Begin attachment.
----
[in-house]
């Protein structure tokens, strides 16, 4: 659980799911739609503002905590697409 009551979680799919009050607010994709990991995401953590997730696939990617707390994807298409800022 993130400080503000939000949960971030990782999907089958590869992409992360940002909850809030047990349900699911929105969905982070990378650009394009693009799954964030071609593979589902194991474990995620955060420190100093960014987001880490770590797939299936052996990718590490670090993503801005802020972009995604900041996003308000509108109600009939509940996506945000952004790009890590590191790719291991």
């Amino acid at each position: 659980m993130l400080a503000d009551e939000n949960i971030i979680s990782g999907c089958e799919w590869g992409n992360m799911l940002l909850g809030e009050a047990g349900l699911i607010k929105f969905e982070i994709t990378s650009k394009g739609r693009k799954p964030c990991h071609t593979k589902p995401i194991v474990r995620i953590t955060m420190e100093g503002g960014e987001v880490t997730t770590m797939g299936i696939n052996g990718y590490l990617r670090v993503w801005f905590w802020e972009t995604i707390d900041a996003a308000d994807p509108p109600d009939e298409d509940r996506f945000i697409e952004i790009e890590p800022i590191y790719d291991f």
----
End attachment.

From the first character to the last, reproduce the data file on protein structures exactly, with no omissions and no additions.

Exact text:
[in-house]
């Protein structure tokens, strides 16, 4: 659980799911739609503002905590697409 009551979680799919009050607010994709990991995401953590997730696939990617707390994807298409800022 993130400080503000939000949960971030990782999907089958590869992409992360940002909850809030047990349900699911929105969905982070990378650009394009693009799954964030071609593979589902194991474990995620955060420190100093960014987001880490770590797939299936052996990718590490670090993503801005802020972009995604900041996003308000509108109600009939509940996506945000952004790009890590590191790719291991």
């Amino acid at each position: 659980m993130l400080a503000d009551e939000n949960i971030i979680s990782g999907c089958e799919w590869g992409n992360m799911l940002l909850g809030e009050a047990g349900l699911i607010k929105f969905e982070i994709t990378s650009k394009g739609r693009k799954p964030c990991h071609t593979k589902p995401i194991v474990r995620i953590t955060m420190e100093g503002g960014e987001v880490t997730t770590m797939g299936i696939n052996g990718y590490l990617r670090v993503w801005f905590w802020e972009t995604i707390d900041a996003a308000d994807p509108p109600d009939e298409d509940r996506f945000i697409e952004i790009e890590p800022i590191y790719d291991f």